The carved feet, gracefully arched skirt, and elegant proportions of this miniature high chest indicate that it was the product of a sophisticated cabinetmaker’s shop, most likely in Philadelphia. Despite the small scale, the maker followed almost every detail of construction and design found on the best full-sized examples. The trifid feet and the arrangement of the drawers, with three in the top register, two in the second, and single drawers below, are characteristic of Pennsylvania high chests and chests of drawers from the mid-eighteenth century. Full-sized high chests of this type probably first appeared in the late 1730s, following the introduction of cabriole-leg chairs. This example, however, may have been made in the 1760s or 1770s.1This high chest has been published in Schiffer and Schiffer, no. 141. A similar miniature high chest appears to have been produced about 1760, and a full-sized, flat-topped high chest may have been made for Sarah Pleasants Fox (1767–1825) of Philadelphia as late as the 1780s.2Hornor 1935, pl. 62; Rollins, 1104, pl. 3. The skirt, composed of a series of reverse curves, is similar in conception to the skirts on case pieces in the fully developed rococo style, including a high chest made by William Savery between 1765 and 1775 and a dressing table made by Thomas Tufft about 1775.3The Savery high chest is in the collection of H. Richard Dietrich, Jr., of Philadelphia (Philadelphia: Three Centuries, cat. no. 75); the Tufft dressing table is in the Philadelphia Museum of Art (Woodhouse, 292–93).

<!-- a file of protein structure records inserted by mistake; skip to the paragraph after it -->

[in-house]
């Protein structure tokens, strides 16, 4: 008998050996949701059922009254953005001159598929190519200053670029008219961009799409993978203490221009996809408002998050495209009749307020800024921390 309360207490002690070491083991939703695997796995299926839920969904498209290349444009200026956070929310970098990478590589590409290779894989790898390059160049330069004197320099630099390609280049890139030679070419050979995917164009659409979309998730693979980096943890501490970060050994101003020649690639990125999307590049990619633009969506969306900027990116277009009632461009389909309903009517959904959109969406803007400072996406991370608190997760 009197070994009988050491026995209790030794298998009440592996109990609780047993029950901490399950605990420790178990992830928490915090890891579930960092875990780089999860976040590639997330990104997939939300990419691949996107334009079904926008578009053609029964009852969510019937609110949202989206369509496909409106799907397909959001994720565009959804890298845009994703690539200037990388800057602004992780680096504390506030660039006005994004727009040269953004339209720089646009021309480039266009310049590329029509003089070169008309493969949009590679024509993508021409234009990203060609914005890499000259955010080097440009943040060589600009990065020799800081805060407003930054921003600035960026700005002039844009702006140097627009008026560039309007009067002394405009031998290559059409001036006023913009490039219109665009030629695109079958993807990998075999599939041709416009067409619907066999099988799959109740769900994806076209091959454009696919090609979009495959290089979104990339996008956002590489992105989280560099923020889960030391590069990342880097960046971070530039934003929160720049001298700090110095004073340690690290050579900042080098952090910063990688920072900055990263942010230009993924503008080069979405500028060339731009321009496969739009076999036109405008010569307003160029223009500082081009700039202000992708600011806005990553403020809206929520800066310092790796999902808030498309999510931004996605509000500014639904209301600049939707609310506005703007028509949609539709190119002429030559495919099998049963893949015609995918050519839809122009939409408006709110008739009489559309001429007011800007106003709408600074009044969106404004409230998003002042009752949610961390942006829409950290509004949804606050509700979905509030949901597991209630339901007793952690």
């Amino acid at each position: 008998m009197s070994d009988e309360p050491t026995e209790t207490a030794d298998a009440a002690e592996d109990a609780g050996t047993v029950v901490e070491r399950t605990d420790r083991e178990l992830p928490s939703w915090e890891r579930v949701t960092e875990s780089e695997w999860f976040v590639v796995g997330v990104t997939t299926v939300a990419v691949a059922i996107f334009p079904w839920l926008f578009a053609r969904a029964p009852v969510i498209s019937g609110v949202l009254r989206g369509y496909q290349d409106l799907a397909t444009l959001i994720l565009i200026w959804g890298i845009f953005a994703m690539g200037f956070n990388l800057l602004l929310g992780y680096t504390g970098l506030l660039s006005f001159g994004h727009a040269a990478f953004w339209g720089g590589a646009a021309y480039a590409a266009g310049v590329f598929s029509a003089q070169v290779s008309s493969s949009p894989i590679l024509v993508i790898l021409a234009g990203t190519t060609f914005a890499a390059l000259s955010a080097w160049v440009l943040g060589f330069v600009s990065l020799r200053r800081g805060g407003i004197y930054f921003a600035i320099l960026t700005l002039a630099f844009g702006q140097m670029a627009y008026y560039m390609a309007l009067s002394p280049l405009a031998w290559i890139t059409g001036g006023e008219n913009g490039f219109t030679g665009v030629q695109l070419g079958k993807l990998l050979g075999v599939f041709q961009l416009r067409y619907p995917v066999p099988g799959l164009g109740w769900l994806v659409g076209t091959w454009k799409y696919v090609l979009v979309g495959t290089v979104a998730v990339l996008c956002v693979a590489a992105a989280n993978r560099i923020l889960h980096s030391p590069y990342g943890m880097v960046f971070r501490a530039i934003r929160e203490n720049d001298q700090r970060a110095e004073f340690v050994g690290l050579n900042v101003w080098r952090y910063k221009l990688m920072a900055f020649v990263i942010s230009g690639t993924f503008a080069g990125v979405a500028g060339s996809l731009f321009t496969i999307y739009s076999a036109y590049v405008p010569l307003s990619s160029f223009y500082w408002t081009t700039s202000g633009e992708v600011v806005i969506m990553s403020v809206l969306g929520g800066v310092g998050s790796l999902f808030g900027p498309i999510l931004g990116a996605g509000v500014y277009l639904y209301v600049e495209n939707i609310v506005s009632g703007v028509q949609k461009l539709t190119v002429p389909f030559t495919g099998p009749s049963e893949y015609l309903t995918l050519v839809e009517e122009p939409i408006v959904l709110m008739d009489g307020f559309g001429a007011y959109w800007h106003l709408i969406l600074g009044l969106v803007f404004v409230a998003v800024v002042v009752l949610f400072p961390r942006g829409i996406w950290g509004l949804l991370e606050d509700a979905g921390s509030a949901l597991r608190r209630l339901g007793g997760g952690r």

Miniature high chests and chests of drawers were popular in eighteenth-century Pennsylvania. Although they were known as “spice boxes,” these chests were used to secure small valuables such as jewelry and silver flatware rather than spices. An inventory of “one Spice Box [and] Sundreys therein” taken in Chester County, Pennsylvania, in 1750, included gold and silver sleeve buttons, silver and brass shoe buckles, a pincushion with a silver chain, a silver scissors and thimble, six silver teaspoons, two silver tablespoons, a pair of silver sugar tongs, and “Sundrey Small things.”4Schiffer and Schiffer, 265–66. This chest has no locks and was probably intended to safeguard less precious possessions, such as writing implements.
David L. Barquist
Excerpted from Jonathan L. Fairbanks. Becoming a Nation: Americana from the Diplomatic Reception Rooms, U.S. Department of State. New York: Rizzoli, 2003.